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Liu Xiaobo: How a Dissident’s Declining Health Turned Into a Propaganda Battle

As he lies in a healing facility bed battling for his life, tumor stricken Chinese nonconformist Liu Xiaobo has turned into the concentration of an administration purposeful publicity hostile gone for pushing back global reactions of Beijing’s treatment of the Nobel Peace Prize laureate.

German specialists responded furiously Monday to what they portrayed as altered doctor’s facility observation film spilled by Chinese security authorities demonstrating a German specialist going by Liu and applauding his Chinese medicinal group.

“It seems that security organs are steering the process, not medical experts,” said a statement issued Monday by the German embassy in Beijing, calling the video’s release a breach of doctor-patient confidentiality and “against the expressed wishes of the German side.”
“The behavior undermines trust in the authorities dealing with Mr. Liu’s case, which is vital to ensure maximum success of his medical treatment,” it added.
A Chinese foreign ministry spokesman on Tuesday declined to address the German allegation but reiterated the government’s standard response.
“We hope relevant countries will respect China’s judicial sovereignty and not use a so-called individual case to interfere in China’s internal affairs,” said Geng Shuang at a regular press briefing.
In this recent undated handout photo, Liu Xiaobo, left, is attended to by his wife Liu Xia in a hospital in China.

Footage leaked

The leaked film was first posted on YouTube on Sunday, in which two Western masters were seen going by a thin Liu in his clinic room – with the German doctor disclosing to Liu’s significant other: “It is, great that the specialists from China have requested that we come and to help – they are exceptionally dedicated to the treatment of your better half.”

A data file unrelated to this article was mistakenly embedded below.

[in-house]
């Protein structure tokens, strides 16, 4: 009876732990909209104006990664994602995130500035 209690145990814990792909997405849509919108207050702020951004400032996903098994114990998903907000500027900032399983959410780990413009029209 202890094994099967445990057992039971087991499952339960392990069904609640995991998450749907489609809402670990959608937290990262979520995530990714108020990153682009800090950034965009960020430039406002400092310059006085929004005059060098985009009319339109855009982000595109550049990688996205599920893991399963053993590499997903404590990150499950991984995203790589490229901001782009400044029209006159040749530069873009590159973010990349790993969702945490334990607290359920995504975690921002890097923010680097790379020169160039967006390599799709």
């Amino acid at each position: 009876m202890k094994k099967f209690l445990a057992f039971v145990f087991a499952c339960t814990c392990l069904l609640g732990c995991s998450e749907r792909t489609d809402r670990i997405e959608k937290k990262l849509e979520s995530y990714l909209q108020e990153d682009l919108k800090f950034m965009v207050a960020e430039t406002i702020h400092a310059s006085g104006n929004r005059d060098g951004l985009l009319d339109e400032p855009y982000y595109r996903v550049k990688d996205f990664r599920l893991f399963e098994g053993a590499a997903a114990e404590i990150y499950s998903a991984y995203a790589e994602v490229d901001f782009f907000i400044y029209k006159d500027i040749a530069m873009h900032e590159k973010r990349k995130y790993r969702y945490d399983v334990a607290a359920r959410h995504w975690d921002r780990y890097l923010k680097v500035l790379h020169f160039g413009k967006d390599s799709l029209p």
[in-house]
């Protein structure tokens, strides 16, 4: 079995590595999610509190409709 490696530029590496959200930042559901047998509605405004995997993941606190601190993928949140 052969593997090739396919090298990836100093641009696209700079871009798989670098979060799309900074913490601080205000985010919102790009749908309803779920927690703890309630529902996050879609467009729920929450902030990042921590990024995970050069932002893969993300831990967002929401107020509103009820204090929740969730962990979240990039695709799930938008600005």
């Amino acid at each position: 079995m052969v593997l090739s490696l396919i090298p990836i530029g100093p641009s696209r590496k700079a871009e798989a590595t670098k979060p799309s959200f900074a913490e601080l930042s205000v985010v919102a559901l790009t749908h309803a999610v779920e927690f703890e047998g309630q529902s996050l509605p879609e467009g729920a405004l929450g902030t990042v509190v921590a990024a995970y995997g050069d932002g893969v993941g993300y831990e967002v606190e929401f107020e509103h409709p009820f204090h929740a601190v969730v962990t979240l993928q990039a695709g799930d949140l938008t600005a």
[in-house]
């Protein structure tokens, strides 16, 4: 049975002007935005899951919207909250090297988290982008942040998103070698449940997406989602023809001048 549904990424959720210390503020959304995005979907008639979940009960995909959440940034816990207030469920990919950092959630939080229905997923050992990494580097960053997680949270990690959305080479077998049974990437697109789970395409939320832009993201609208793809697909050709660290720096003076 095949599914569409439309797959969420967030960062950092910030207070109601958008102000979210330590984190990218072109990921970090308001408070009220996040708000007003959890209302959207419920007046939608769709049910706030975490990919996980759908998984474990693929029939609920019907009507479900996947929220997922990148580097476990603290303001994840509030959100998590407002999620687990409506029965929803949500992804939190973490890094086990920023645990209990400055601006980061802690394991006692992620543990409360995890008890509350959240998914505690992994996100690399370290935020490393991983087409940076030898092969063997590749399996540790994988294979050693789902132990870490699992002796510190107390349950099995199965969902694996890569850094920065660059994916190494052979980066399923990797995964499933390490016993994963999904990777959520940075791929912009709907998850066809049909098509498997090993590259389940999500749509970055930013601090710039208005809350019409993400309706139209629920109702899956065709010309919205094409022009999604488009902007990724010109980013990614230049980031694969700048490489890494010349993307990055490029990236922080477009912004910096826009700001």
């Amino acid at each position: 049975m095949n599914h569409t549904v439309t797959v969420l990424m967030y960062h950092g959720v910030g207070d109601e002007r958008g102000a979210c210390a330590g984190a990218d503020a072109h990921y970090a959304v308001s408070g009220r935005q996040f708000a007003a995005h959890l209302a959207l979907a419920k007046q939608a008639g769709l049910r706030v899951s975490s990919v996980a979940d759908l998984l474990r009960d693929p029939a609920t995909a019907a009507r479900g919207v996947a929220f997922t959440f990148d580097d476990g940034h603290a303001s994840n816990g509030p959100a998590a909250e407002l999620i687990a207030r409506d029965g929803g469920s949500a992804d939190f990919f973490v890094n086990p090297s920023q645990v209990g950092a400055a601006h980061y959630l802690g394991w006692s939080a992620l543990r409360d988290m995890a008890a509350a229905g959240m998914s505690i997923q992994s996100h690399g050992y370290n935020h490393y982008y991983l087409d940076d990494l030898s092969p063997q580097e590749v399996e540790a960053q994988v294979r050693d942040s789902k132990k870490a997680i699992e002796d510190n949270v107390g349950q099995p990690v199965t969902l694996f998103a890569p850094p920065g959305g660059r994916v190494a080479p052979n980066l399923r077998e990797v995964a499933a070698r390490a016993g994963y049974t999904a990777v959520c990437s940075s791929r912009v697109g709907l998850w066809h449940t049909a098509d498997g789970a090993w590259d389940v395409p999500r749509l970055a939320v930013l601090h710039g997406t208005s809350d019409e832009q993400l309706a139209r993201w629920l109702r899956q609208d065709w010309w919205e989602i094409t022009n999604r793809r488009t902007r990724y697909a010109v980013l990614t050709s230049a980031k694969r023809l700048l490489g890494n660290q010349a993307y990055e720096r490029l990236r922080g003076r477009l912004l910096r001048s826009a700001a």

Liu, 61, was allowed therapeutic parole and discharged from imprison a month ago after he was determined to have late-organize liver tumor. He had been serving a 11-year jail sentence for “instigating subversion of state control” in northeastern China.

The Chinese experts keep on censoring residential news scope of Liu, erasing web-based social networking posts about him and blocking on the web looks containing his name – with even the outside service thoroughly scouring all Liu-related inquiries from the official transcripts of its day by day squeeze briefings.

However, Liu’s situation has gone under a worldwide spotlight in the midst of claims from his supporters that he had turned out to be gravely sick because of his tumor not being distinguished and treated in time – and that China has declined to give him a chance to look for treatment abroad for political reasons, in spite of calls from different governments, including the Assembled States and Germany.

Despite rising worldwide weight on China to give Liu and his family a chance to leave the nation, Beijing has been relentlessly discharging more data on his status through the healing facility site and releasing altered recordings of him to a couple of Chinese-dialect media outlets.